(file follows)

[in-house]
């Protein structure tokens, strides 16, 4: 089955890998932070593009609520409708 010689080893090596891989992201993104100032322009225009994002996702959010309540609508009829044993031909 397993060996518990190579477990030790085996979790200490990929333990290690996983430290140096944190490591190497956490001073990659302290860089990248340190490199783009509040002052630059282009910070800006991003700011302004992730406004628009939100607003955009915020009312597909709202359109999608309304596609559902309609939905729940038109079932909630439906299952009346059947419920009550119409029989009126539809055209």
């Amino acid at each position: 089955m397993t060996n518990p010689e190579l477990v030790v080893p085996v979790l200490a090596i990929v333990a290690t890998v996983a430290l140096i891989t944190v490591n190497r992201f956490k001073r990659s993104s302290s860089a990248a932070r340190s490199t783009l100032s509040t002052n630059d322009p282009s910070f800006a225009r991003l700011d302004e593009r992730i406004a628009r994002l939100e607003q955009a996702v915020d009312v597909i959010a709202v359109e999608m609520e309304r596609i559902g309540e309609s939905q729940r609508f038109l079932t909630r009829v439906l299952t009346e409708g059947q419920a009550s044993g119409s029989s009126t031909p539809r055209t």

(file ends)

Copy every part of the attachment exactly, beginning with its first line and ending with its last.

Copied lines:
[in-house]
């Protein structure tokens, strides 16, 4: 089955890998932070593009609520409708 010689080893090596891989992201993104100032322009225009994002996702959010309540609508009829044993031909 397993060996518990190579477990030790085996979790200490990929333990290690996983430290140096944190490591190497956490001073990659302290860089990248340190490199783009509040002052630059282009910070800006991003700011302004992730406004628009939100607003955009915020009312597909709202359109999608309304596609559902309609939905729940038109079932909630439906299952009346059947419920009550119409029989009126539809055209």
């Amino acid at each position: 089955m397993t060996n518990p010689e190579l477990v030790v080893p085996v979790l200490a090596i990929v333990a290690t890998v996983a430290l140096i891989t944190v490591n190497r992201f956490k001073r990659s993104s302290s860089a990248a932070r340190s490199t783009l100032s509040t002052n630059d322009p282009s910070f800006a225009r991003l700011d302004e593009r992730i406004a628009r994002l939100e607003q955009a996702v915020d009312v597909i959010a709202v359109e999608m609520e309304r596609i559902g309540e309609s939905q729940r609508f038109l079932t909630r009829v439906l299952t009346e409708g059947q419920a009550s044993g119409s029989s009126t031909p539809r055209t």